- Time: 14.00 - 15.00
- Location: Mechanical Engineering Lecture Theatre B
Robots operating in dynamic and unstructured environments must exhibit advanced forms of interaction with objects and humans. “Sense of Touch” in robots can play a fundamental role in enhancing perceptual, cognitive and operative capabilities of robots, specifically when they physically interact with objects and humans in the environment.
Many solutions to design, engineer and manufacture tactile sensors have been presented for both rigid and soft robots, because the availability of appropriate sensing technologies is the first and necessary step, but the effective utilization of “sense of touch” in robots depends also on the understanding of the tactile perception mechanism and in particular how the interaction between the body and the environment filters the tactile information to simplify the following inference process. The seminar will present technological and research challenges for providing robots (rigid and soft) with sense of touch.
Prof Maiolino received her Ph.D. in Robotics, her MEng in Robotics and Automation and BEng in Software Engineering from University of Genova (Italy). She joined the Mechatronic and Control Laboratory (MACLAB) at the Department of Informatics, Bioengineering, Robotics and System Engineering (DIBRIS) University of Genova where, as PhD student and then as research fellow, she carried out research about new technological solutions for the development and integration of distributed tactile sensors for providing robots with the “sense of touch”. The artificial skin technology (CySkin) which has been objective of her research, has been integrated in several robotics platforms and is part of the blockbuster exhibition “Robots” which has been shown at Science Museum of London in 2017.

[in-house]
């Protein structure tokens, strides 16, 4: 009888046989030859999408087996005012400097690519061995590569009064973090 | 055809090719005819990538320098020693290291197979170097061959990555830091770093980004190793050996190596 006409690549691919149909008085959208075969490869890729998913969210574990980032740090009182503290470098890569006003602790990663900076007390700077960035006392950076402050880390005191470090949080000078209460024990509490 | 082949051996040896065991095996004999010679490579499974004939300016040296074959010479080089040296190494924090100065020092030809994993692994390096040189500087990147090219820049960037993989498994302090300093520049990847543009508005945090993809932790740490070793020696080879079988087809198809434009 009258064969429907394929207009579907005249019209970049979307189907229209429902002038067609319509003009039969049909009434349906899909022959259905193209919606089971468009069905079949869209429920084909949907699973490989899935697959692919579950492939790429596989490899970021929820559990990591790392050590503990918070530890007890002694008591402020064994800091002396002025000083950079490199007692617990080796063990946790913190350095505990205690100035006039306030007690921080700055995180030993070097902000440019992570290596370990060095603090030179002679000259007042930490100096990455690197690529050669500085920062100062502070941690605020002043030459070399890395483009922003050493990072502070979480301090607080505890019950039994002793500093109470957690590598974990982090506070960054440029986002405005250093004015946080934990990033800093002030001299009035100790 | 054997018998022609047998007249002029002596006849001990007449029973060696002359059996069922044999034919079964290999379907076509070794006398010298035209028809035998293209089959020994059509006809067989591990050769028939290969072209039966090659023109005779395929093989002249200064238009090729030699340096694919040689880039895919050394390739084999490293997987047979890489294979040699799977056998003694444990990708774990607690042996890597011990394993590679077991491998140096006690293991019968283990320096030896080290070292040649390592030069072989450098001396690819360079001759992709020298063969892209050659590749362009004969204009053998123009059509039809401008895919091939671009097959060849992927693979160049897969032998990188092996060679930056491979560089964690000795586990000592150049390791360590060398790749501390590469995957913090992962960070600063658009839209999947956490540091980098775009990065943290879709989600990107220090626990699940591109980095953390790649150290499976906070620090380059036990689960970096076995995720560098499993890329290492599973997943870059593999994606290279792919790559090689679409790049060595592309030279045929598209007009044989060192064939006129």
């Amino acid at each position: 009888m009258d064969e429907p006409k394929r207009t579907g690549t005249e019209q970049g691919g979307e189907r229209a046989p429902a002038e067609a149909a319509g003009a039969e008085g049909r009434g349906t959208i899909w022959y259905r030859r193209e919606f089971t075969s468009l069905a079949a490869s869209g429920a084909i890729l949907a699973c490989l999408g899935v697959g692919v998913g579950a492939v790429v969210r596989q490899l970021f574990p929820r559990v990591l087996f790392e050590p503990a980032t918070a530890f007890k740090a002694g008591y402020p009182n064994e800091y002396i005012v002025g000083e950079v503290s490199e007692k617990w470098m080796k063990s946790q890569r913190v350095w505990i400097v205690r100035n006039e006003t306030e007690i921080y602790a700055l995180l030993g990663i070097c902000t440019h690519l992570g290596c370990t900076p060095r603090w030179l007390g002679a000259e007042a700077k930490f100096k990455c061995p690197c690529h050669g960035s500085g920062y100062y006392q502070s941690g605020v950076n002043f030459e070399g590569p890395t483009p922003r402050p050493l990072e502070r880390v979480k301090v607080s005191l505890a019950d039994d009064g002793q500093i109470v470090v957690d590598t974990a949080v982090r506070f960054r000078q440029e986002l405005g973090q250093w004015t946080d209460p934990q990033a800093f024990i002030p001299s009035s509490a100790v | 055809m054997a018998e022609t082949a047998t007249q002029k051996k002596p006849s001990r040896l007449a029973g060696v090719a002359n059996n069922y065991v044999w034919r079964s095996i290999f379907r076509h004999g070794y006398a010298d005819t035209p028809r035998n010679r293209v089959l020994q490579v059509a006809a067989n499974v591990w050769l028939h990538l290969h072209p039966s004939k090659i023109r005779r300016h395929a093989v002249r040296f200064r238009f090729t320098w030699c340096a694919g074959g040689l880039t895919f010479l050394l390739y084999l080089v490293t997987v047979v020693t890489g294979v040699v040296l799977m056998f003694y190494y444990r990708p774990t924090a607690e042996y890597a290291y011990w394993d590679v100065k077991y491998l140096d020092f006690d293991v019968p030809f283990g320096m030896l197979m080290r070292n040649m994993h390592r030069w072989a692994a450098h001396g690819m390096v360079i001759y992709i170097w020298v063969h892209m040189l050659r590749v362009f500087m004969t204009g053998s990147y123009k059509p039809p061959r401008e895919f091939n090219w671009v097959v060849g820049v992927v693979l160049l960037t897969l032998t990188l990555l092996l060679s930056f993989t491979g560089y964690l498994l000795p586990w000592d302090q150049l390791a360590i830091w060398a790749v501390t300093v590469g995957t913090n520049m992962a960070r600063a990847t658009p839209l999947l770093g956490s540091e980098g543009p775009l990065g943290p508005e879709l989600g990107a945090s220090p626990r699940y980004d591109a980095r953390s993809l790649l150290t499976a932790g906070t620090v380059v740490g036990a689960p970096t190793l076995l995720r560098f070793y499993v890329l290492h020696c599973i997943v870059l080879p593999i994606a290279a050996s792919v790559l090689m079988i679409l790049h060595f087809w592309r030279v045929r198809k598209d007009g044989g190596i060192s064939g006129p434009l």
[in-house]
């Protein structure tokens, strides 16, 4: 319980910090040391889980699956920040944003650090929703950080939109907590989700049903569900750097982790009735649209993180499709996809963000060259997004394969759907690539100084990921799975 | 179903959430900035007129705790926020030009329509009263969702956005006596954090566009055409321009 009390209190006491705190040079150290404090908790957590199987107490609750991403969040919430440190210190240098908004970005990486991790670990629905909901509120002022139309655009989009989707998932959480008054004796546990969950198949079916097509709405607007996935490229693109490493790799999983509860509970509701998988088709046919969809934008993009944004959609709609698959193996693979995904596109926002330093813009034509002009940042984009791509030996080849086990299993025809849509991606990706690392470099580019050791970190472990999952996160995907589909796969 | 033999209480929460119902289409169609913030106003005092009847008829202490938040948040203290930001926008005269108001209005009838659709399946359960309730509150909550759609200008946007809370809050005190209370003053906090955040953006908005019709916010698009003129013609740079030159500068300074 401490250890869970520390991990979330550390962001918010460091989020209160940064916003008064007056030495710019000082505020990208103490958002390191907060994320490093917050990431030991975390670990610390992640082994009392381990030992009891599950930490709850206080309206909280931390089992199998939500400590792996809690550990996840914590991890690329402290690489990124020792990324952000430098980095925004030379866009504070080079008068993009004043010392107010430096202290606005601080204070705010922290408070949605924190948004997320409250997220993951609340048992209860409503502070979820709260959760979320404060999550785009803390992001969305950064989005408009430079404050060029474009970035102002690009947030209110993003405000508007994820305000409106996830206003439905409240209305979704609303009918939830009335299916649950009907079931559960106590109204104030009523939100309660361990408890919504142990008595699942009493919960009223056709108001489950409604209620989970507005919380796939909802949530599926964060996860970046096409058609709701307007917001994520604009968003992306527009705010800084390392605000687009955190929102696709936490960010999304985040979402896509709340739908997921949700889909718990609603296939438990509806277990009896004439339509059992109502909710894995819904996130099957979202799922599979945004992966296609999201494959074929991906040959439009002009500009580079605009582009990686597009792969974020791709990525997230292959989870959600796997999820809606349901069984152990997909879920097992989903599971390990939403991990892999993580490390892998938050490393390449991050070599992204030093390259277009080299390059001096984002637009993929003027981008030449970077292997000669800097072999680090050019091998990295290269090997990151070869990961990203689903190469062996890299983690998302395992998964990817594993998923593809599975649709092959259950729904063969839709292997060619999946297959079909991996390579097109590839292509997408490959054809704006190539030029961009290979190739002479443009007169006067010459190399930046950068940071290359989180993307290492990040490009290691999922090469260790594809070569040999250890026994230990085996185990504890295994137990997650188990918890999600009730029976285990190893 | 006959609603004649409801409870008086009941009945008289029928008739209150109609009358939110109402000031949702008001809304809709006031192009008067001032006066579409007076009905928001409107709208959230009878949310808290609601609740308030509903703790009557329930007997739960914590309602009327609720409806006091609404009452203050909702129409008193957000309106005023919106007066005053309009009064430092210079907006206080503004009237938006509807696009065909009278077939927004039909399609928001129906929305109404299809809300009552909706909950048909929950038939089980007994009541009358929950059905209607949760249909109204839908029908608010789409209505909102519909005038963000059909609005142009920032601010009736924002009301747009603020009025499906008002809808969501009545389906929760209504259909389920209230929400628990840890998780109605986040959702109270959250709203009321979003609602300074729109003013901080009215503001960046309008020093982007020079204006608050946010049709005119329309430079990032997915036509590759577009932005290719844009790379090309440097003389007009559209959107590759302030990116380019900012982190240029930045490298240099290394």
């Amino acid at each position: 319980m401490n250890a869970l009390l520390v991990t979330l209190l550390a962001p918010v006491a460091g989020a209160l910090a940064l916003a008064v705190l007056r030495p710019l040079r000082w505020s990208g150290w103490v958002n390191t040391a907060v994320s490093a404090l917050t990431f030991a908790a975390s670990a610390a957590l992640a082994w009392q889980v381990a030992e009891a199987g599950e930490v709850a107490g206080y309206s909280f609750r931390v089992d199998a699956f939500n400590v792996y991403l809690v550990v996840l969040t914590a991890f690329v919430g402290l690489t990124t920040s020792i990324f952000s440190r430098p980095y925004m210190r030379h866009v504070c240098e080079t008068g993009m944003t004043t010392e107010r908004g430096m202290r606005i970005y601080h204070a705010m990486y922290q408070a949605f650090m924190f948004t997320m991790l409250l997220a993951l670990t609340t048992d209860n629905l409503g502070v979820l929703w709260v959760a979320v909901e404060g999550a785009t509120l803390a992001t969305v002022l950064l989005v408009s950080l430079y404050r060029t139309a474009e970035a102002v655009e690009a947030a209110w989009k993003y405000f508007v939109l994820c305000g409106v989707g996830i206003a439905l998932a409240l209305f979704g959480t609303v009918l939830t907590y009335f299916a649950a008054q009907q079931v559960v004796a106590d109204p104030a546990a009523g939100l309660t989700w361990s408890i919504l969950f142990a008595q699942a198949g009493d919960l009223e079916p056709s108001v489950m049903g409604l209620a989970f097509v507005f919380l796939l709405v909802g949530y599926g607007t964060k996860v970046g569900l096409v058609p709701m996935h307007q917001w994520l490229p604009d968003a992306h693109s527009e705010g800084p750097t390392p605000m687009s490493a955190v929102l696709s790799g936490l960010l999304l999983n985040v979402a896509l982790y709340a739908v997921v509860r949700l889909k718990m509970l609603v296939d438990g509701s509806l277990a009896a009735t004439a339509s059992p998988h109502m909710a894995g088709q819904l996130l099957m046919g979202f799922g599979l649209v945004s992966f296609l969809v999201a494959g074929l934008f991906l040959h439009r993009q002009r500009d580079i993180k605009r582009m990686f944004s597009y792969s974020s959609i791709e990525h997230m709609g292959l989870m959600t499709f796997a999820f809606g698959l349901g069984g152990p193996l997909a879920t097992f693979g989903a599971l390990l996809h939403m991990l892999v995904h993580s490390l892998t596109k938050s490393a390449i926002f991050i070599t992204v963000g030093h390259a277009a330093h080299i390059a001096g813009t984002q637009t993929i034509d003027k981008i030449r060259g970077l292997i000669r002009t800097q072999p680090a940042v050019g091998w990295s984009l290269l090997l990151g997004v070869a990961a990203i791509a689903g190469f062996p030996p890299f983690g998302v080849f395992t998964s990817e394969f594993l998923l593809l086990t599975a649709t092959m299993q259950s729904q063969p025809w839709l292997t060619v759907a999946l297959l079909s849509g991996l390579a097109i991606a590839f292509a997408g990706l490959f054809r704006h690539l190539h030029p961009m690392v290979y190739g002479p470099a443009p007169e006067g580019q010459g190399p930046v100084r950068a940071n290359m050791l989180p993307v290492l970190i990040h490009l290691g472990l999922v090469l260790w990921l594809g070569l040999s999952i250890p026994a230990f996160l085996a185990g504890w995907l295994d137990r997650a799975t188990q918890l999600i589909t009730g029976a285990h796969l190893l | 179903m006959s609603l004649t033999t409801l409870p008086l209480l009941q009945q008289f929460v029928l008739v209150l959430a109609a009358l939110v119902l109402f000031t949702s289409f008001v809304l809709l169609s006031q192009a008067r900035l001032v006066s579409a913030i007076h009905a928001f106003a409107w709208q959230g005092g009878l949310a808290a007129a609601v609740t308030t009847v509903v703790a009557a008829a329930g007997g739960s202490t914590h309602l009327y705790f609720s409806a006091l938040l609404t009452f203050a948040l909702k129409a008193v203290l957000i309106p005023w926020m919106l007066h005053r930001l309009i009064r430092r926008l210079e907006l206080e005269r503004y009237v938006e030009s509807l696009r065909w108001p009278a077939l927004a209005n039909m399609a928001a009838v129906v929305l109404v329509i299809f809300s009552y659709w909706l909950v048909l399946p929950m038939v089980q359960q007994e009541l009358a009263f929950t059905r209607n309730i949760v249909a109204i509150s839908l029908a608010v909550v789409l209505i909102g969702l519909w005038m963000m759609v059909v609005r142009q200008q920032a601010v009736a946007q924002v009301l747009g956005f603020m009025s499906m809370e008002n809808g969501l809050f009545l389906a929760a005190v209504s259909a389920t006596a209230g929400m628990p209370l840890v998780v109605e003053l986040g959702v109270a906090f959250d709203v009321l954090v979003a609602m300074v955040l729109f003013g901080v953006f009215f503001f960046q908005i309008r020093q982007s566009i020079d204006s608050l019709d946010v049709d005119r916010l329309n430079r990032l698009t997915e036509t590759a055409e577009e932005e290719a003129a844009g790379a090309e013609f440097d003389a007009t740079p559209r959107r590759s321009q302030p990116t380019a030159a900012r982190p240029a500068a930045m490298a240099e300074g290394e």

Before joining Oxford Robotics Institute in 2018, she worked as Postdoctoral researcher at Biologically inspired Robotics Lab (BIRL) at University of Cambridge where she started to be interested in soft robotics pursuing research in soft robots sensing and perception. Currently she is Associate Professor at the Engineering Science Department and a member of Oxford Robotic Institute at University of Oxford where she is establishing the ORI Soft Robotics lab.
Her research interests and future research objectives are related to the development of new technological solutions for Soft Robots sensors and actuators and to investigate the role of “softness” in Soft Robots perception for achieving autonomy and intelligent behaviours.